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Caucasus Report: November 22, 2005


22 November 2005, Volume 8, Number 41

POSTELECTION PROTESTS IN AZERBAIJAN CONTINUE -- BUT FOR HOW LONG? As many observers had predicted, the 6 November Azerbaijani parliamentary ballot was marred by blatant procedural violations, including ballot stuffing, the removal of ballot boxes during the vote count, and inaccurate tabulation of votes cast. Those violations led international organizations, including the OSCE Election Monitoring Mission, the EU and NATO, and individual Western governments to express concern and disappointment, but not to query the overall validity of the ballot.

Just as predictably, opposition candidates from the three parties aligned in the Azadlyq (Liberty) bloc, Yeni Siyaset and the National Unity bloc began calling as early as 7 November for the proclaimed preliminary results, which gave Azadlyq only six mandates, to be revised in order to eliminate falsifications. The Central Election Commission (MSK) responded to a flood of written protests by suggesting on 7 November that the preliminary results in 10 of the 125 constituencies could be annulled.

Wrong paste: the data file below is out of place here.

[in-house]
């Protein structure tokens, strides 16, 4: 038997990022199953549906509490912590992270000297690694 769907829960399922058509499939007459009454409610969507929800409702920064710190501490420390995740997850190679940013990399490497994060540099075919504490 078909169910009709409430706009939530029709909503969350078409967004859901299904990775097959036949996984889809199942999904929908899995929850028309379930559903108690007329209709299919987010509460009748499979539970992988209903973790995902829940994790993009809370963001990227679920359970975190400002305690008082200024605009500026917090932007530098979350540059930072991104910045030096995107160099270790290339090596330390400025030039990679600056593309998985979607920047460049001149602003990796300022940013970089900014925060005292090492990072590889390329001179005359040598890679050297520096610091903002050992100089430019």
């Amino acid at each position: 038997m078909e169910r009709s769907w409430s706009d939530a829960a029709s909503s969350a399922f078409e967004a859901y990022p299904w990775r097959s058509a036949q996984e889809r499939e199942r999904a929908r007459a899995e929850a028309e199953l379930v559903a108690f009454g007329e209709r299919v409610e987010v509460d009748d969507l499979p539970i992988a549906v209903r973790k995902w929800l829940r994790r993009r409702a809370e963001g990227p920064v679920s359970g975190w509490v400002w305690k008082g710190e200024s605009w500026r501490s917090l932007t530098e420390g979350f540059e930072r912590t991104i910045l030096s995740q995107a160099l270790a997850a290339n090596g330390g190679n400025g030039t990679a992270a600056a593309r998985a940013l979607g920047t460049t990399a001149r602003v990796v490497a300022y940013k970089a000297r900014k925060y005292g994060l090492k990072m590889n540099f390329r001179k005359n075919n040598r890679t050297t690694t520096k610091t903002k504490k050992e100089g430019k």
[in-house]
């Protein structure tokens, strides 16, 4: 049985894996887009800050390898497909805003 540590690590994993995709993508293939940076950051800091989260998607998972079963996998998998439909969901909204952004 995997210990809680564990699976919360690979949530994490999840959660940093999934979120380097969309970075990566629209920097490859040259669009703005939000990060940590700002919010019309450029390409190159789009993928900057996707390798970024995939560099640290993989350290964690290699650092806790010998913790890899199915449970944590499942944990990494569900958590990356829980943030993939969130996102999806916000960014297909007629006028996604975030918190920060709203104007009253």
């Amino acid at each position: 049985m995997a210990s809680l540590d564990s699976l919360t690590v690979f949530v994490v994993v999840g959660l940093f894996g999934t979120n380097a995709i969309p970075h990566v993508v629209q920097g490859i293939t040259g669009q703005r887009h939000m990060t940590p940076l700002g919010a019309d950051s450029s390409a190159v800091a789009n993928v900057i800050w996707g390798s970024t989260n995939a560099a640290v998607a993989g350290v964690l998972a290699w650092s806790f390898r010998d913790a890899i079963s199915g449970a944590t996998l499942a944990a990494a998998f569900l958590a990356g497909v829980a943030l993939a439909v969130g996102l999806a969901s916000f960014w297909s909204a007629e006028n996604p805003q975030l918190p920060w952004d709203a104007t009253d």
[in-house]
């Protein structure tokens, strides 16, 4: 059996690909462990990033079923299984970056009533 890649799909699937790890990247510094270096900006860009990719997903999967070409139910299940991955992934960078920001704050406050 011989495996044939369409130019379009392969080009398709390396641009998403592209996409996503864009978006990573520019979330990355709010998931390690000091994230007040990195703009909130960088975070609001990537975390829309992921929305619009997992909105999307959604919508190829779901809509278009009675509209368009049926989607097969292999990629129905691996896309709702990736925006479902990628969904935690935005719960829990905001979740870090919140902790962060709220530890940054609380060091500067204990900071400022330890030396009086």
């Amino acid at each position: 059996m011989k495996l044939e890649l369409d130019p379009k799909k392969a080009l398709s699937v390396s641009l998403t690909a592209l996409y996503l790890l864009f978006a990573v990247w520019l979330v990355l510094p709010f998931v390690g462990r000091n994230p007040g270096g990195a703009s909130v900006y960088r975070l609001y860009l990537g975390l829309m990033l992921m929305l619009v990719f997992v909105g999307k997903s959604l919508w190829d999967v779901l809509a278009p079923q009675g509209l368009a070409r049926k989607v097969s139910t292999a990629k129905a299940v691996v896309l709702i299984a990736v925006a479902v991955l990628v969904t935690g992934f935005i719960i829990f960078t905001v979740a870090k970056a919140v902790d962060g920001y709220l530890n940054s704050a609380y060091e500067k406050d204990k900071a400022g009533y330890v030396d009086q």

To date, the results have been annulled in four constituencies where opposition candidates had reason to believe that they had won, while results from two dozen polling stations have been declared void in another five constituencies, and the number of opposition mandates now stands at nine. But Azadlyq campaign manager Panakh Husein claimed on 13 November that unfalsified protocols show that opposition candidates won two-thirds of the seats. For that reason, he continued, the opposition will not content themselves with the additional 10-15 mandates that the MSK has hinted they could still receive as a result of recounts. Moreover, several hundred defeated opposition candidates aligned on 10 November in a Democratic Front to campaign no longer just for the revision of the election results but for their complete abolition and a new ballot. Presidential administration official Ali Hasanov promptly termed that latter demand "out of the question," zerkalo.az reported on 15 November. In contrast to the standoff that emerged in Georgia two years ago in the aftermath of a parliamentary ballot that was similarly falsified, however, the ongoing protests in Azerbaijan do not appear to pose a serious threat to the incumbent authorities.